Twitter Buttons

Thursday, April 11, 2013

Georgia Police Used Large Bomb To Enter Suspects House With Hostage Firefighters Inside.

All Of The FireFighter Hostages Injured By Police Bomb

Apparently Law Enforcement Detonated A Constructed Satchel Bomb, Blowing Suspects House Apart and Damaging Adjoining Neighbors Homes.

What Police described as a Stun Bang Device Destroyed Side Of House And Severely  Damaged Neighboring Home.

Police near the scene where a man is said to be holding four Gwinnett County firefighters hostage in Suwanee, Ga.

Photo Credit: AP
"The explosion you heard was used to distract the suspect, to get into the house and take care of business," Gwinnett County Police Cpl. Edwin Ritter
Exposed wooden beams could be seen through a gaping hole in the side of the house Thursday and debris littered the yard. Public records indicate the red brick house with white siding is in foreclosure and has been bank-owned since mid-November.

Jasmin Gutierez, 12, was at home with her family in that house Wednesday afternoon. They huddled in the master bedroom at the other end of the house.
Then an explosion ripped through the yard, tearing into their house, they heard a loud explosion and then they heard shooting and black smoke started to fill their home and police knocked on the door to make sure they were all right.
Residents unable to get into their neighborhood detained behind the police cordon flinched and recoiled when the enormous blast went off.
A dispatch tape released by several local TV stations recorded one of the firefighters explaining what was happening inside the house as the incident began to unfold.
"We are in a situation where we have an armed person, and he is requesting certain utilities to be turned back on at his house," said the fireman, who was not identified. "And he is armed, and we are in the room with him."

The fireman said Brown had multiple handguns and rifles in the home.

Police said Brown gave them short deadlines for his utilities to be restored, and several of the demands were met as part of the negotiations with him.

But as the hours passed, Brown refused to release his four remaining hostages.

"He was not negotiating, he was demanding," Walters said, adding Brown never made his ultimate goals clear.

The chief said SWAT officers initiated the rescue after negotiators determined Brown would not release the firefighters even if all his requests were met.

One of Brown's final demands would prove his undoing. After asking for food to be delivered to the house, he allowed two hostages to leave the bedroom to accept it from an officer.

When the firefighters opened the front door, police swarmed inside, detonated diversion devices and killed Brown, they said.

Police said they found six guns in the home. The incident remains under investigation.


Cops: Ga. Man Planned Firefighters' Kidnapping for Weeks

KATE BRUMBACK
ASSOCIATED PRESS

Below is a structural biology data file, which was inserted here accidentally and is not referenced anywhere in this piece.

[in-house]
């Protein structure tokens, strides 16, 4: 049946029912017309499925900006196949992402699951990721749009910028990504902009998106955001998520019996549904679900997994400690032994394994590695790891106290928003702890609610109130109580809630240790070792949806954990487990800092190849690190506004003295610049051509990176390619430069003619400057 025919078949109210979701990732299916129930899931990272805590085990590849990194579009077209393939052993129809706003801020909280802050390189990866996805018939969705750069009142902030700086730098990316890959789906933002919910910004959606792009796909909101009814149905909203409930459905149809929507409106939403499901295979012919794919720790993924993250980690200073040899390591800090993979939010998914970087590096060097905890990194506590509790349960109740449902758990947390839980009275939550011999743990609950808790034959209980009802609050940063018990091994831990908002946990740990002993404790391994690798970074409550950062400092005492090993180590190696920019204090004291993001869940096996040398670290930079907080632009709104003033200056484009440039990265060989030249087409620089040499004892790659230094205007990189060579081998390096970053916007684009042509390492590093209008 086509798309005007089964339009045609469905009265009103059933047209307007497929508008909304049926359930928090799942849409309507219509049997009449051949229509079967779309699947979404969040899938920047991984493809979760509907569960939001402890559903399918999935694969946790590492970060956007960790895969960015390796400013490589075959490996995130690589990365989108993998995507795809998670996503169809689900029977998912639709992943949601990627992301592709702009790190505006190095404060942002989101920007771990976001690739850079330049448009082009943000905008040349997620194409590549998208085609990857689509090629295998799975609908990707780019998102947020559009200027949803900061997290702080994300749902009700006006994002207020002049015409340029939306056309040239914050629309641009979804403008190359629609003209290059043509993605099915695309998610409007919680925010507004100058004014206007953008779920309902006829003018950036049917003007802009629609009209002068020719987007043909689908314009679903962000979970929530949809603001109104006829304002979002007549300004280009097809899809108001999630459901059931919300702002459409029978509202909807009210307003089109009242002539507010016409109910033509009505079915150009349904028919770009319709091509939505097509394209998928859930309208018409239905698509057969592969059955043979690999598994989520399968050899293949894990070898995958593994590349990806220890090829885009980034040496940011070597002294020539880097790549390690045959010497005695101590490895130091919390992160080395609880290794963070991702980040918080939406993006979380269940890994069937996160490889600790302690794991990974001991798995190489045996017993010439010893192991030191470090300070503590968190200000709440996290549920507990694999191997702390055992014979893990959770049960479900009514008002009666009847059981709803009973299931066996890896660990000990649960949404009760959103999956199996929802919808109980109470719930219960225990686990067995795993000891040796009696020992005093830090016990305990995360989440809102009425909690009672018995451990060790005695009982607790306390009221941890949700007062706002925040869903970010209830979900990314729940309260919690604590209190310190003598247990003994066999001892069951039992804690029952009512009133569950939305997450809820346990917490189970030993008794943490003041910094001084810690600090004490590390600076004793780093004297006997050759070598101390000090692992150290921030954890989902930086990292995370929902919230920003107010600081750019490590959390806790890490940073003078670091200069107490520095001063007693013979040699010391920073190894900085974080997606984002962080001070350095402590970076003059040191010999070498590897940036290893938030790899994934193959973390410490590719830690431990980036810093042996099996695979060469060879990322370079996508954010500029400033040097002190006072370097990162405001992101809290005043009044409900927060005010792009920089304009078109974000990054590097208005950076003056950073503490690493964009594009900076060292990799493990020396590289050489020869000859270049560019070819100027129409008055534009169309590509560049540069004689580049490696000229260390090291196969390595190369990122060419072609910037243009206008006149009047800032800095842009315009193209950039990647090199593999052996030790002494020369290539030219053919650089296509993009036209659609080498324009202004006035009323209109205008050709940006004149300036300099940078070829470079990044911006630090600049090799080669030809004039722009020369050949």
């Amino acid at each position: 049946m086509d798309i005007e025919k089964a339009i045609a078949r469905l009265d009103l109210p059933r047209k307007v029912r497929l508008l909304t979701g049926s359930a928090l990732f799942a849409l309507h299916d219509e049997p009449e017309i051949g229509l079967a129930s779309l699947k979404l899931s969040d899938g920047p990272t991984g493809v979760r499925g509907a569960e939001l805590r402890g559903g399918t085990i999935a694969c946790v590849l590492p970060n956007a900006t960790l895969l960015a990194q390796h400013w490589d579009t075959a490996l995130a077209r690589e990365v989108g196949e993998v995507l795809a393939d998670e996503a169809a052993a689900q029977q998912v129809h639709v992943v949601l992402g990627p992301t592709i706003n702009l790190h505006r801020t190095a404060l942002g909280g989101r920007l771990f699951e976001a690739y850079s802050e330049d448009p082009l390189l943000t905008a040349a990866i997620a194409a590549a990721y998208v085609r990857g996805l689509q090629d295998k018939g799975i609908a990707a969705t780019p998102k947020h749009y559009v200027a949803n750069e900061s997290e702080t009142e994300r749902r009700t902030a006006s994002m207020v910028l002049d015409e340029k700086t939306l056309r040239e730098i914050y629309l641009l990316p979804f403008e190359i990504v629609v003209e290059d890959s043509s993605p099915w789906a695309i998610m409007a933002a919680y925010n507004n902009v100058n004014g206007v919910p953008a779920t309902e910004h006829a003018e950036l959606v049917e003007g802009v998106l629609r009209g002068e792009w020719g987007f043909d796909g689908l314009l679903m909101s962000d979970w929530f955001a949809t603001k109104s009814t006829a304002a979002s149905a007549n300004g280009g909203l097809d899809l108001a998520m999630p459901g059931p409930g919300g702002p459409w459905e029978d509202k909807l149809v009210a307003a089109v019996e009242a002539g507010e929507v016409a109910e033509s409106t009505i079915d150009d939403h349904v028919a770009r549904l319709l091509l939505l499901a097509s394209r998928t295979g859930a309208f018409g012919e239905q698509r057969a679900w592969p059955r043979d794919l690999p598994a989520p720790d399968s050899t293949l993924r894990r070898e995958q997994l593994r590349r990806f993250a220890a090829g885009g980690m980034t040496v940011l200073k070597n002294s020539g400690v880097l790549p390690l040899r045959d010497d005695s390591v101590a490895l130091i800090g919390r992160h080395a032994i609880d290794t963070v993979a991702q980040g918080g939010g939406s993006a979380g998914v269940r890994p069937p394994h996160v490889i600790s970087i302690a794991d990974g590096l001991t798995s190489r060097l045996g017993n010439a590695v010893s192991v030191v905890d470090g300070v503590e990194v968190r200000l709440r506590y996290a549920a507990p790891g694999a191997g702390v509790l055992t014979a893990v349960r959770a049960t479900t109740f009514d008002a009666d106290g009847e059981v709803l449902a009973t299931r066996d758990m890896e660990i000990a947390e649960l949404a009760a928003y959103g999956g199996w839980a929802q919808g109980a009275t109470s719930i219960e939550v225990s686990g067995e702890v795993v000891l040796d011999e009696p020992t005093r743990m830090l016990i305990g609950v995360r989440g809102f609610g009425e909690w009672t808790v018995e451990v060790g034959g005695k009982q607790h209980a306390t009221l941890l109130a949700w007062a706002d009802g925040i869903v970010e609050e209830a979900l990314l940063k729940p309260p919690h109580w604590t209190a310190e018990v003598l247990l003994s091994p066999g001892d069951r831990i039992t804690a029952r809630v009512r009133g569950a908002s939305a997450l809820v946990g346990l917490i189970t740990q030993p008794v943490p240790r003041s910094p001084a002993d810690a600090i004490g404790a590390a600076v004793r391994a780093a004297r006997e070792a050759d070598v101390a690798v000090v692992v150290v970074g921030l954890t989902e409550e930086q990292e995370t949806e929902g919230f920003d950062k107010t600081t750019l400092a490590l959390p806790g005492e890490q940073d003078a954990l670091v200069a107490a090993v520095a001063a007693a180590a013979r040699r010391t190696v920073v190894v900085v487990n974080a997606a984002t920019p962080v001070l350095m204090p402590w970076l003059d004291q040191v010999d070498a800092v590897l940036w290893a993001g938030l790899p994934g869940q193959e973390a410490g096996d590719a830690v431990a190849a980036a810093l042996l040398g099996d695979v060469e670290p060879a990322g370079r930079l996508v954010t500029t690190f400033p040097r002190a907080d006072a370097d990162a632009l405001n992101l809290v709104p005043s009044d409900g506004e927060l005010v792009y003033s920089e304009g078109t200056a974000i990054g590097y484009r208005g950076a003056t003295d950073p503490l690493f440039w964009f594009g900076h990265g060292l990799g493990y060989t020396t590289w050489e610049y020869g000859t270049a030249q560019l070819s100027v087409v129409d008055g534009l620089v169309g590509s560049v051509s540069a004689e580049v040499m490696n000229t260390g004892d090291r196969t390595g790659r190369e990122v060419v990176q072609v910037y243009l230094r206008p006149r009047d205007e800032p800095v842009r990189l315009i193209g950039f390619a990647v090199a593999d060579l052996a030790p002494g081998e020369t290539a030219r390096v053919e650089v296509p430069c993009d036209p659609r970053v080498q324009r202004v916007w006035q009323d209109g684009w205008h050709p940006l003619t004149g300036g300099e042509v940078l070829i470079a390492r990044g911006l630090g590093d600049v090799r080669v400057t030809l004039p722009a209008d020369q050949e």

SUWANEE, Ga. (AP) — A gunman who lured firefighters to his home with an emergency call, then held four of them hostage for hours, planned the kidnapping for weeks, targeting them so he wouldn't be shot, authorities said Thursday.

Lauren Brown, 55, was heavily armed with a half-dozen guns in his house, police said. The financially strapped man whose power, cable and other utilities had been cut off because of non-payment demanded they be restored but made no attempt to negotiate as he held hostages in his suburban Atlanta home Wednesday.

Brown called 911 and said he was suffering from chest pains, and five Gwinnett County firefighters arrived at 3:48, believing it was a routine call, said Police Chief Charles Walters. Brown was lying in bed and appeared to be suffering from a condition that left him unable to move. But when they approached the bed to help him, he pulled out a handgun, Walters said.

He let one go to move the vehicles from the front of his house but kept the other four.

That began a 3½ -hour standoff. At about 7:30, police were convinced that even if they met Brown's demands, he had no intention of releasing his hostages, Walters said.

Brown had requested items from a fast food seafood restaurant for himself and his hostages, and a SWAT officer carrying the food approached the house in Suwannee, about 35 miles northeast of Atlanta.

Other SWAT members set off a stun blast to distract Brown and stormed the house. Brown opened fire on the first officer as he entered the bedroom. The man was hit in the left arm by one of the shots, but managed to return fire, killing Brown. Before Brown fired, police told him to drop his weapon, Walters said.

Exposed wooden beams could be seen through a gaping hole in the side of the house Thursday and debris littered the yard. Public records indicate the red brick house with white siding is in foreclosure and has been bank-owned since mid-November.

Brown suffered a series of personal setbacks over the years. He had separated from his wife by the time he filed for bankruptcy protection in 2002, according to federal court records. Then a consultant for IBM, Brown reported owing more than $100,000 to the Home Depot, banks and credit card companies. The records suggest that he was taping into his retirement savings to make ends meet.

His financial situation remained rocky. Records show state and federal tax collectors filed a series of liens on Brown's home in the years since.

Next to Brown's home, another brick house with tan siding next door appeared to have even more damage. A large area of the side was missing, again with wooden beams and insulation exposed.

Jasmin Gutierez, 12, was at home with her family in that house Wednesday afternoon. They huddled in the master bedroom at the other end of the house.

"We started, like, at least trying to get in a group hug to save ourselves because we got scared," she said. "I mean there was a lot of people, like the SWAT teams and the police."